Talking to Playboy (1994)

“I wanted to be an artist that the American people could relate to. I wanted to be America’s guy.”

Talking to Denzel Washington (2017)

Garth: There’s so much of him (Roman J. Israel, Esq.) in all of us. No, it’s perfect. And I want to thank you. The conversation my wife and I had after, I hope everyone has that same conversation.

[The in-studio audience at Good Morning America begins to applaud. Denzel, as he always does, asks the appropriate question.]

Denzel: About?

Garth: Just us believing that we understand each other when the truth is we don’t have a clue. I don’t have a clue what goes on in your life. You don’t have a clue what goes on in mine. But we make all of our arguments based on the fact that we do. And that tolerance that it speaks of. That forgiveness. That second to think about that before you strike back is everything for me in the movie.”

[Even more clapping. Denzel seems pleased with Garth’s takeaway. Brooks isn’t done.]

Garth: The thing we’re gonna use in the house forever now, “drowning in the shallow end.” God, what a beautiful line. I’d watch this movie five times a day. We all need to. It makes us better people.”

[Still more clapping.]

Garth: I’m just a true fan. Love everything you’ve done, man.

Talking to Bobby Bones (2020)

Bones: Can you recline your seat on an airplane?

Garth: Oh yes. It’s my plane.

Then he made this face:

‘The Bobby Bones Show’

Talking to Gayle King (2021)

Garth: [About his wife, country superstar and bestselling cookbook author Trisha Yearwood]: So, you kind of become friends, buddies. Every time she comes in to sing on every record, you know, you start getting kind of sweaty. And I just loved the way she smelled.

King: How does she smell? That’s a loving thing to say.

Garth: She smells like nothing’s impossible.

King: Aww.

Garth: She really does.

Talking to Barbara Walters (1993)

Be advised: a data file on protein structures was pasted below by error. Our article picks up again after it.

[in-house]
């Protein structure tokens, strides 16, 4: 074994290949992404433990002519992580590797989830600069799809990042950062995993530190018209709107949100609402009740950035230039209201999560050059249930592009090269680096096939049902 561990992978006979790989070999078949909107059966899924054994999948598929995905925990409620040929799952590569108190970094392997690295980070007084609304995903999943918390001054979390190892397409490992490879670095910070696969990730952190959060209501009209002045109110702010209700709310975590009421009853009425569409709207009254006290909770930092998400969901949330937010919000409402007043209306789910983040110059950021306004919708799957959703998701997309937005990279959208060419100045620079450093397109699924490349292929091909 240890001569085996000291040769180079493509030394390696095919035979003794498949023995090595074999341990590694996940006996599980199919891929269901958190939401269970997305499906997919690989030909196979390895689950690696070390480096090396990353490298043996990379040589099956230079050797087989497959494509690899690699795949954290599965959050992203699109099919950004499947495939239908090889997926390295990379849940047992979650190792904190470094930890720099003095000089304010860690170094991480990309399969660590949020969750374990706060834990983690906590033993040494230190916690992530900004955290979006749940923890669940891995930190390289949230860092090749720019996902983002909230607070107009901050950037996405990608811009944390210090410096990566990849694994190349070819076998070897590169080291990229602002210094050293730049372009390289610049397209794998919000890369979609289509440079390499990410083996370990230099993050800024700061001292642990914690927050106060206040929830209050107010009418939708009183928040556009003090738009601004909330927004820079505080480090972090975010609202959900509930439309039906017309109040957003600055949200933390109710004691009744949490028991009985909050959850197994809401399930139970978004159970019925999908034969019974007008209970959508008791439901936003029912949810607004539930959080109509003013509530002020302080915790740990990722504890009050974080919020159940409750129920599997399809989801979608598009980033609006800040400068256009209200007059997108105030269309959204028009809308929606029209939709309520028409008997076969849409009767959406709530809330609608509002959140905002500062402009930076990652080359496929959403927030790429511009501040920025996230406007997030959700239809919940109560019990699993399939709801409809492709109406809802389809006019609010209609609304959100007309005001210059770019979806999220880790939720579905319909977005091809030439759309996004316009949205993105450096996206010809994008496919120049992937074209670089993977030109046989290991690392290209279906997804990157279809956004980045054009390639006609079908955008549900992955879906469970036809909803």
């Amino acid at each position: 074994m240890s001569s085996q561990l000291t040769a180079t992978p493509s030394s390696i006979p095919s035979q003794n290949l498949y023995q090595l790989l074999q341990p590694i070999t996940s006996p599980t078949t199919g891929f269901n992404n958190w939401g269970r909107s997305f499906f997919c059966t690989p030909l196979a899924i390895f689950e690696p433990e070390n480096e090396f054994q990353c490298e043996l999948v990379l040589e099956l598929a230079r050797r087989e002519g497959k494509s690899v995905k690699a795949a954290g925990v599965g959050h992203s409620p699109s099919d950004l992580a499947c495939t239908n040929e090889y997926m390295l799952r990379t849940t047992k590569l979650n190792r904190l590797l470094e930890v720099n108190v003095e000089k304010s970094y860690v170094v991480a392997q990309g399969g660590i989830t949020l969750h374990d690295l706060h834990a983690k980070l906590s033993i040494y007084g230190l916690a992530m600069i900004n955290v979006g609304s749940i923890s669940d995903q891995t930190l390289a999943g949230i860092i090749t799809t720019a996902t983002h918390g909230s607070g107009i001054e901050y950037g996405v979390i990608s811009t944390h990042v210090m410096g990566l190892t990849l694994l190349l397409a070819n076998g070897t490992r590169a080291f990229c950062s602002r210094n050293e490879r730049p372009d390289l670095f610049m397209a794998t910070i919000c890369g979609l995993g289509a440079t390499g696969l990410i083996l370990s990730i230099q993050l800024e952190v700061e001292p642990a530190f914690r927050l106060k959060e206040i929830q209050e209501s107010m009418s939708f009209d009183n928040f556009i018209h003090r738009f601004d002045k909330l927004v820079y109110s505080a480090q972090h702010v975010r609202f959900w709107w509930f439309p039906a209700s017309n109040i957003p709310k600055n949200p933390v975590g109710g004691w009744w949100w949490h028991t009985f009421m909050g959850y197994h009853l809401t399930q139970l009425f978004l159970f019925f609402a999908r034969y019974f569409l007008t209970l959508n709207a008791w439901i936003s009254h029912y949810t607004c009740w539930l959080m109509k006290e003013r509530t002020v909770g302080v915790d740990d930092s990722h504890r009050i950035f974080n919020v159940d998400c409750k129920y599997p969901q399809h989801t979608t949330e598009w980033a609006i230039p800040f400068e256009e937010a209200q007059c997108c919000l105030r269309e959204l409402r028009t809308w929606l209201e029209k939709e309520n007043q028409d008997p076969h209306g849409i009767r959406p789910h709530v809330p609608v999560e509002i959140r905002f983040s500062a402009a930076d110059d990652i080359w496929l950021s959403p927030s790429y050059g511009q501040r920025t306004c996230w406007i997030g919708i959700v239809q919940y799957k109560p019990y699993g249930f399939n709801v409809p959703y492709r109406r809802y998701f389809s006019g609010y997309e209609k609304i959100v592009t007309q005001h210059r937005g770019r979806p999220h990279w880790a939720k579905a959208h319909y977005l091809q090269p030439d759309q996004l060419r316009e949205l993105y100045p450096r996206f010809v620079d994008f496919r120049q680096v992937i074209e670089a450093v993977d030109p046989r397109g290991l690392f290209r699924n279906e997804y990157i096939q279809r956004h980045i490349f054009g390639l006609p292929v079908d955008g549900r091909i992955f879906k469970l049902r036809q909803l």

Garth: I gotta pull every trick I know out of a hat because I want these people to crawl out of this place. I want them to be exhausted and I want them to feel what I’m feeling.

Walters: What’re you feeling?

Garth: I haven’t found a better word for it so please excuse me for what I’m about to say—sex. It’s just 1,000 miles an hour. It’s the wildest thing and then in the flip of a heart it goes to this nice tender soft thing. And you find everybody leaning in. Now all of a sudden it’s just “BAM BAM BAM.” I wish there was some way you could step inside and see what it is you see. There are times actually when I swear to God to you that you could just fly. It’s so cool. It’s all the things that you’ve always wanted—to cut loose and let loose and just fly—that you never thought you could do but it actually happens.

Walters: I can see why you describe it as sex.

Garth: Oh, it’s, it is wwwonderful. It’s very addictive, too.


Let’s do the first five records because those are the best. Just the highlights.

Garth Brooks — Certified diamond. Two no. 1 hits on the Hot Country Songs chart (“If Tomorrow Never Comes” and “The Dance”). “The Dance” won the 1990 ACM Song of the Year. The album peaked at no. 2 on Billboard’s country chart.

No Fences — Certified diamond. The album that kept Garth Brooks from going no. 1. Eighteen million units sold. Four consecutive no. 1 hits (“Unanswered Prayers,” “Two of a Kind, Workin’ on a Full House,” “Friends in Low Places,” “The Thunder Rolls”). Six ACMs.

Ropin’ the Wind — Certified diamond. Won him his first Grammy. For 11 weeks in 1992, Ropin’, No Fences, and Garth Brooks were at 1, 2, and 3, respectively, on Billboard’s Top Country Albums chart—the first and only time that’s been done. Fourteen million units sold. And it wasn’t just killing the country charts: Ropin’ also debuted at no. 1 on the Billboard 200 Albums chart. Also the first time that’d been done.

The Chase — Certified diamond. Followed in Ropin’s footsteps by debuting at no. 1 on the Billboard 200 and Top Country charts. “We Shall Be Free” won an NAACP Humanitarian Award and a GLAAD Media Award for Outstanding Recording.